Rumble In The Bronx This work has been published in the Teen Ink monthly print magazine.

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   Rumble in the Bronx plays like a wild, unrestrained cartoon with stunts that would leave Wile E. Coyote and Road Runner reaching for aspirin. Starring Jackie Chan, the most popular star in the world, Bronx contains an unapologetically asinine plot that charges forth like a savage bull. Uncle Bill sells his placid convenience store to a young woman, after which it becomes a target for gang members, maniacal diamond thieves, etc.

Watching the movie is like an amusement park thrill ride, especially if one knows that Chan performs every one of his stunts, no matter how perilous. And the fight scenes, unlike those of Steven Seagal or Brandon Lee, which usually keep one foot within the bounds of reality, are more like brilliant dance sequences, wherein the entertainment lies in marveling at their execution, not their authenticity.

An untamed action vehicle, however, is nothing without an admirable hero at the wheel, and Chan delivers with an endearing innocence that garners more than a few joyful chuckles. Director Stanley Tong does a fine job displaying Chan's stunts, although he employs too many distracting wide-angle shots which distort the images. Tong also chose to film the movie in Chinese, and dub it with English, which at first appears annoying and silly, but soon adds to the film's comic quality.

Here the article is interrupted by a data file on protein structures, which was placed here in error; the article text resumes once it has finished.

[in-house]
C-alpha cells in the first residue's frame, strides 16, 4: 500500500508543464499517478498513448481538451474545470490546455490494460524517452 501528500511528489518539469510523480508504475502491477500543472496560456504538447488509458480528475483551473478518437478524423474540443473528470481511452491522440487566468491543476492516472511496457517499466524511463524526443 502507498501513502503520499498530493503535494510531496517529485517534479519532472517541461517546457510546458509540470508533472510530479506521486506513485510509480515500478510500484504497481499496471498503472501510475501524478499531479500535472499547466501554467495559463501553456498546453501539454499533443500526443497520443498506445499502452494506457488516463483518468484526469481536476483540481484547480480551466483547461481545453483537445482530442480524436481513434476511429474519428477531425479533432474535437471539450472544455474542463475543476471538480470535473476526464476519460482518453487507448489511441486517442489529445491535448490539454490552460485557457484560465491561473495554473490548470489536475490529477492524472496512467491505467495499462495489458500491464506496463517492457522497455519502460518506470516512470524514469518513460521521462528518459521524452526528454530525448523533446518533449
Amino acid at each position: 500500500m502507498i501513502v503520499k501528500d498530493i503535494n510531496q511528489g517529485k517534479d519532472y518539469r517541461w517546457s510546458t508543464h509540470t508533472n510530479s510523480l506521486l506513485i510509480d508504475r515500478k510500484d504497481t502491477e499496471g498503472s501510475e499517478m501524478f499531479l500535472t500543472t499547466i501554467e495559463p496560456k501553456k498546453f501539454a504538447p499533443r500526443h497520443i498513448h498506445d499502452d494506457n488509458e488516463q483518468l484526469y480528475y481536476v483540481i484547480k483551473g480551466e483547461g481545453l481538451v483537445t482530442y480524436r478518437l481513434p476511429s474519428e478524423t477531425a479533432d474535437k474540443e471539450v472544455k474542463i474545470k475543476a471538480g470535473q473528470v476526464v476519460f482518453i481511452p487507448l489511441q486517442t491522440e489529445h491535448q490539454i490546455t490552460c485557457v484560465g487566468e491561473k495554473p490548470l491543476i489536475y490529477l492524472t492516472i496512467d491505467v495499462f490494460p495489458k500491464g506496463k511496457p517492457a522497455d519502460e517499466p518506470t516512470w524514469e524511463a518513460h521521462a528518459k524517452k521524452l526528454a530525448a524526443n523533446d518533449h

The movie, despite its cartoonish audacity, contains scenes that are much too violent for younger children. A PG-13 would have been perhaps more suitable. The plot is limp, but in a movie this kinetic and intense, no one will care. Rumble in the Bronx is a prime example of what movies were made for: pure escapist entertainment




This work has been published in the Teen Ink monthly print magazine. This piece has been published in Teen Ink’s monthly print magazine.






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